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What the Duck?

What came first? The duck or the egg? Well, imagine waking up one day to see a larger than life-size sculpture of a bright yellow “rubber duck” in front of you. You might be wondering, how am I supposed to react to this unordinary gigantic yet ordinary object? The history and public appearance of these inflatable rubber ducks have started as early as 2007 and lasted since 2016, and have been located in more than twenty-five heavily populated cities around the world.

You might be wondering if this is another Damien Hirst or Jeff Koon public exhibition art-piece. However, it is none other than Dutch public artist, Florentijn Hofman. He is well regarded for creating larger than life-size inflatable public art sculptures around the world. Why a duck we might ask? Well, to be frank, most of Hofman’s public art sculptures that he chooses are objects that the public can most familiarize with and to have a simple connection or reaction towards.

Without a doubt, Hoffman’s public art sculpture of the “rubber ducks” invokes a large public reaction and attention. Whether the sculpture reveals an innocence or nostalgic childhood, the purpose of connecting people to one thing through art is well achieved from these global rubber ducks. Who knows? Maybe one day a floating duck will be near you.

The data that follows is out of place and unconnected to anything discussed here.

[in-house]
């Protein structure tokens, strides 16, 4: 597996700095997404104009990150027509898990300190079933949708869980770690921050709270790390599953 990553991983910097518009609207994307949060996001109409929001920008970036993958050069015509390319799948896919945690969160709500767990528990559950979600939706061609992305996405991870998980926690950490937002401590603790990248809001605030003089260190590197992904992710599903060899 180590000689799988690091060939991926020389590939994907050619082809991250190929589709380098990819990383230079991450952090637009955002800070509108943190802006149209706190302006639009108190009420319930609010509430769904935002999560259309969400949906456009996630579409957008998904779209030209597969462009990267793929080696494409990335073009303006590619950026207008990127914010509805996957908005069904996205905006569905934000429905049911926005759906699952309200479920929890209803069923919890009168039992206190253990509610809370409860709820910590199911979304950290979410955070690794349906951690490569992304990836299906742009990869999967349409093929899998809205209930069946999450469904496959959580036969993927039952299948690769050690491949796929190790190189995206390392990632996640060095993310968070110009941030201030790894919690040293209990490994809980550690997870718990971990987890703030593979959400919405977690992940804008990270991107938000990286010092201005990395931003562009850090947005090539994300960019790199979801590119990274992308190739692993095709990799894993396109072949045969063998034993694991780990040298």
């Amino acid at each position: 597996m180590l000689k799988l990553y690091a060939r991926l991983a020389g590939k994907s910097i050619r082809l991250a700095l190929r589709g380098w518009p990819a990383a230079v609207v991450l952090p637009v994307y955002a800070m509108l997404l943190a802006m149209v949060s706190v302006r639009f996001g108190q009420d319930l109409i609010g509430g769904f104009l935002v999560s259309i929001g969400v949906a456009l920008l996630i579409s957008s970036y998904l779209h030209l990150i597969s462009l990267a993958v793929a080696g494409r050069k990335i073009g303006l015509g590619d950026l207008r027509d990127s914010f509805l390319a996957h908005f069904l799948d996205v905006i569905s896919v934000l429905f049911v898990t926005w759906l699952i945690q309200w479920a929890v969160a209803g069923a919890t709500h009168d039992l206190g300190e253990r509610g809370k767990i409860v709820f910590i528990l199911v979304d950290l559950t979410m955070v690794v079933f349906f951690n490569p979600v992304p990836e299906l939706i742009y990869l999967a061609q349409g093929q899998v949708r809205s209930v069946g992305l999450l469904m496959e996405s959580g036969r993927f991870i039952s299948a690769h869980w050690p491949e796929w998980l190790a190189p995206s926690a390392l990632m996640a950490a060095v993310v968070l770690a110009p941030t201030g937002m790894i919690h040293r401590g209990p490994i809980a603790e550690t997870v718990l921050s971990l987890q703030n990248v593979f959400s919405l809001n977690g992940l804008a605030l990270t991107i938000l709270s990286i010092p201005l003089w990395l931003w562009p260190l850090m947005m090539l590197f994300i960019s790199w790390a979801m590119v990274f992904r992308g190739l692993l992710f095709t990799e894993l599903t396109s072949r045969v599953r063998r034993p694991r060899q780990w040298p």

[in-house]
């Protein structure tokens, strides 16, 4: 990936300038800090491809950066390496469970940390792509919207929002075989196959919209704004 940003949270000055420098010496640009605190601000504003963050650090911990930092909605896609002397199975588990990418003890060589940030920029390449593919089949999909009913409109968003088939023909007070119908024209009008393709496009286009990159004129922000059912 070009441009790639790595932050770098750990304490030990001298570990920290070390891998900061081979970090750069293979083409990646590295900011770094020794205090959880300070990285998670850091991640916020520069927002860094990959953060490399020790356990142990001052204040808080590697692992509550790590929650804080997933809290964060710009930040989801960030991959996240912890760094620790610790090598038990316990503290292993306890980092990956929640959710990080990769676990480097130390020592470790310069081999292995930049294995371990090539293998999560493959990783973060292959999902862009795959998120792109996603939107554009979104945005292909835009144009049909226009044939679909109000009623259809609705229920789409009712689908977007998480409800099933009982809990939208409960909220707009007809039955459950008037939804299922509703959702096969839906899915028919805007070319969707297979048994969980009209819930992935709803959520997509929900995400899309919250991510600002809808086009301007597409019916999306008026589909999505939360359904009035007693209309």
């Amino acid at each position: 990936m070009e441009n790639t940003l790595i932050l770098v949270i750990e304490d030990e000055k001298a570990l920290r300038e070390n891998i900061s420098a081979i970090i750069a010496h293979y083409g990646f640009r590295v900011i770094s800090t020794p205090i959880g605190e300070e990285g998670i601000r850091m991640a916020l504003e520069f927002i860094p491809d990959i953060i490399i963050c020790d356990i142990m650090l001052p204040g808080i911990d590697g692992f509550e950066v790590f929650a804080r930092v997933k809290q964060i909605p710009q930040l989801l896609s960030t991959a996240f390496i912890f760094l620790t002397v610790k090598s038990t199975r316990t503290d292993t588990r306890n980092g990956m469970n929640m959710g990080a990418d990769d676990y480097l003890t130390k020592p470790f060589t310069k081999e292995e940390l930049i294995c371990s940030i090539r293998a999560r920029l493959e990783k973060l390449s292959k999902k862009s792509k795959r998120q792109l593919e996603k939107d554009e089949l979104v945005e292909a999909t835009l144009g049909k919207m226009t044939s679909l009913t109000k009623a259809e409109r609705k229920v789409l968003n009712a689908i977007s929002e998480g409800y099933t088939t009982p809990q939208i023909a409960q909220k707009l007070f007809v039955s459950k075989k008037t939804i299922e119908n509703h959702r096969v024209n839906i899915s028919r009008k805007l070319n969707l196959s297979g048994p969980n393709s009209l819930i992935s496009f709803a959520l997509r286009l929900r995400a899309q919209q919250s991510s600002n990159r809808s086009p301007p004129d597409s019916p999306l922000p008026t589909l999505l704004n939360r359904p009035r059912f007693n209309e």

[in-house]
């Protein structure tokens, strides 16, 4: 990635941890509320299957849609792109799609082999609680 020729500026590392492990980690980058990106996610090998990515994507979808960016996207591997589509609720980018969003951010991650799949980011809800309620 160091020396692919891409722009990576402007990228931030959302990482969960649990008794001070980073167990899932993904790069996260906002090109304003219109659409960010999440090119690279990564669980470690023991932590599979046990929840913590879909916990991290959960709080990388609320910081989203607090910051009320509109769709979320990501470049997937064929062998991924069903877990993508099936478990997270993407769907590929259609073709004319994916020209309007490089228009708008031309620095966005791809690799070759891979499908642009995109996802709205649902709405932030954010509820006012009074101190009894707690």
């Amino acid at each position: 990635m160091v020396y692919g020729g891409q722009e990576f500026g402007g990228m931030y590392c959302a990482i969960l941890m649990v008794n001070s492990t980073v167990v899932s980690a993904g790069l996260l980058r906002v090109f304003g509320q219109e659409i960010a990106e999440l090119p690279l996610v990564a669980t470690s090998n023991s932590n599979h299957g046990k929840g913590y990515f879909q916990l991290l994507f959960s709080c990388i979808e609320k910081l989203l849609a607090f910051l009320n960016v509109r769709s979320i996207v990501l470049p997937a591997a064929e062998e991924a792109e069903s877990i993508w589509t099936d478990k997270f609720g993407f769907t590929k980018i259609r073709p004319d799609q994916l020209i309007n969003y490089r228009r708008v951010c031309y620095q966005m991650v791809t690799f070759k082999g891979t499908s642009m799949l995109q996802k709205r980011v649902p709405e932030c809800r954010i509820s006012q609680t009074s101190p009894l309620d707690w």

1. Kevin Vincent wrote:

    I sincerely like this blog and how you wrote it out! It is very well written and it catches the reader’s attention immediately when one starts to read it..great work, Joe!

    Thursday, February 16, 2017 at 8:01 am | Permalink
  2. Elisabeth Essmann wrote:

    This is a really good artist profile and description of their work. Your writing is easy to read and entertaining. Nice job!

    Friday, February 17, 2017 at 12:11 pm | Permalink
  3. Colleen Mullins wrote:

    This was really well written, and I like how both the title and the image draw the reader in! I’m also reminded of the Occoquan Duck Splash that Prince William County has every year.

    Tuesday, February 21, 2017 at 8:21 pm | Permalink